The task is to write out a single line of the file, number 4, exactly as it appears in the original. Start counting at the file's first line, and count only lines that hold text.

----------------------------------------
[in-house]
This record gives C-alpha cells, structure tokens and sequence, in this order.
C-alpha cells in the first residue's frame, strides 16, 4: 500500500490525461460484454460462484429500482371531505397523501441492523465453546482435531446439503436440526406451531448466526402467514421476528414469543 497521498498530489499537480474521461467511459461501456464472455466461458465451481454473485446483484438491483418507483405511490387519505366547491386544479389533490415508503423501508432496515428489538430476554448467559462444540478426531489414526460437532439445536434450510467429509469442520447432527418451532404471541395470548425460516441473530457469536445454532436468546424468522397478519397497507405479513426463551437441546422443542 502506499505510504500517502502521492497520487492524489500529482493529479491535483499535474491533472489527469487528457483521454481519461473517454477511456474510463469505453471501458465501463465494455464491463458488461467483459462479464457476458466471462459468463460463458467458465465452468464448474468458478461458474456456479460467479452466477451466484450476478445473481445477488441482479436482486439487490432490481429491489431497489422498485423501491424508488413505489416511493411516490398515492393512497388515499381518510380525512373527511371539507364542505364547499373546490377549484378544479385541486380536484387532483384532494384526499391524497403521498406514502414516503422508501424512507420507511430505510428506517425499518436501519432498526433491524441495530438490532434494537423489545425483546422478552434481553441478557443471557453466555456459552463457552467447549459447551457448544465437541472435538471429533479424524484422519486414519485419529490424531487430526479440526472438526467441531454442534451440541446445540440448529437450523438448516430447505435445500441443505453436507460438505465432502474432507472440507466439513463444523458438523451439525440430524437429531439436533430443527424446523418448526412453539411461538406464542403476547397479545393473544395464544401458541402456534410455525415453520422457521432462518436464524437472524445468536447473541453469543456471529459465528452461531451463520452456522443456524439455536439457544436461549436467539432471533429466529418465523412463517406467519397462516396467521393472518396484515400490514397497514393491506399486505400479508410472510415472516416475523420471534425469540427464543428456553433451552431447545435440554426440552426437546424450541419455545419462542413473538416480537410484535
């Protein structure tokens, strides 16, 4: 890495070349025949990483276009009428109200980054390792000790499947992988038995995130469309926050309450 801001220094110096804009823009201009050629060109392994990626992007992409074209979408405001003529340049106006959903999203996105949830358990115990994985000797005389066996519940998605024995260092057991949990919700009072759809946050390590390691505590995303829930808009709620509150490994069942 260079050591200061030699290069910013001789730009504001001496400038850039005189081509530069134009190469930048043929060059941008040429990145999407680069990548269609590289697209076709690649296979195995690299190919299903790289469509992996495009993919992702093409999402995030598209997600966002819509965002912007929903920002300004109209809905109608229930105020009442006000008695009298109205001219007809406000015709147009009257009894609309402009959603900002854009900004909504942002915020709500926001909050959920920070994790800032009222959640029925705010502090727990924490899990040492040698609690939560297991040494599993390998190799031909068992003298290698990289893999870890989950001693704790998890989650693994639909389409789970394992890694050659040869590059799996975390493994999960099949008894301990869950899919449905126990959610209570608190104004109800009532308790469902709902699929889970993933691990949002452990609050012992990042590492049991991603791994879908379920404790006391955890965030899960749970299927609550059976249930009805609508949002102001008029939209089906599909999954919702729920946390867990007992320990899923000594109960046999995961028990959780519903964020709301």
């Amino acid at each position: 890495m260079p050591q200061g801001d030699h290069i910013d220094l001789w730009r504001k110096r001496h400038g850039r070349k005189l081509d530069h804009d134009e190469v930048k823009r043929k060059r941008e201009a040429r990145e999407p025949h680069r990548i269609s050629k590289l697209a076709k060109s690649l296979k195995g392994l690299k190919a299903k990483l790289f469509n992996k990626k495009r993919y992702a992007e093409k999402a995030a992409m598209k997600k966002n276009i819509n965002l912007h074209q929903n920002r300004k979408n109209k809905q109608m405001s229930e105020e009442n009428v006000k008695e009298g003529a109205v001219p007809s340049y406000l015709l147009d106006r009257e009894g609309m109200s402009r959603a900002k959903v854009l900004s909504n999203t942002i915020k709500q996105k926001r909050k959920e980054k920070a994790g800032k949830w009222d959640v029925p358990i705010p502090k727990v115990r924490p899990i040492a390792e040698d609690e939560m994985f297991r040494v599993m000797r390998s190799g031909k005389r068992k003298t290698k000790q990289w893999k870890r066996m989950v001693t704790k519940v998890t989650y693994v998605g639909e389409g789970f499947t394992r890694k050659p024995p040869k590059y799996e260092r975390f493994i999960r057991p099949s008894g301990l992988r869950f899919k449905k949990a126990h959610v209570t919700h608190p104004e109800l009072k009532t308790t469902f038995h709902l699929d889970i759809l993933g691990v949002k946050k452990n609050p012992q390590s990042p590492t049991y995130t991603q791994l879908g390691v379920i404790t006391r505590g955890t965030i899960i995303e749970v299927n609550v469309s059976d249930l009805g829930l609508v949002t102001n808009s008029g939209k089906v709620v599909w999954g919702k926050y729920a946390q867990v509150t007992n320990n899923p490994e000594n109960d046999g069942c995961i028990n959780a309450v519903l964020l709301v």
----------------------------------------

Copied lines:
């Protein structure tokens, strides 16, 4: 890495070349025949990483276009009428109200980054390792000790499947992988038995995130469309926050309450 801001220094110096804009823009201009050629060109392994990626992007992409074209979408405001003529340049106006959903999203996105949830358990115990994985000797005389066996519940998605024995260092057991949990919700009072759809946050390590390691505590995303829930808009709620509150490994069942 260079050591200061030699290069910013001789730009504001001496400038850039005189081509530069134009190469930048043929060059941008040429990145999407680069990548269609590289697209076709690649296979195995690299190919299903790289469509992996495009993919992702093409999402995030598209997600966002819509965002912007929903920002300004109209809905109608229930105020009442006000008695009298109205001219007809406000015709147009009257009894609309402009959603900002854009900004909504942002915020709500926001909050959920920070994790800032009222959640029925705010502090727990924490899990040492040698609690939560297991040494599993390998190799031909068992003298290698990289893999870890989950001693704790998890989650693994639909389409789970394992890694050659040869590059799996975390493994999960099949008894301990869950899919449905126990959610209570608190104004109800009532308790469902709902699929889970993933691990949002452990609050012992990042590492049991991603791994879908379920404790006391955890965030899960749970299927609550059976249930009805609508949002102001008029939209089906599909999954919702729920946390867990007992320990899923000594109960046999995961028990959780519903964020709301």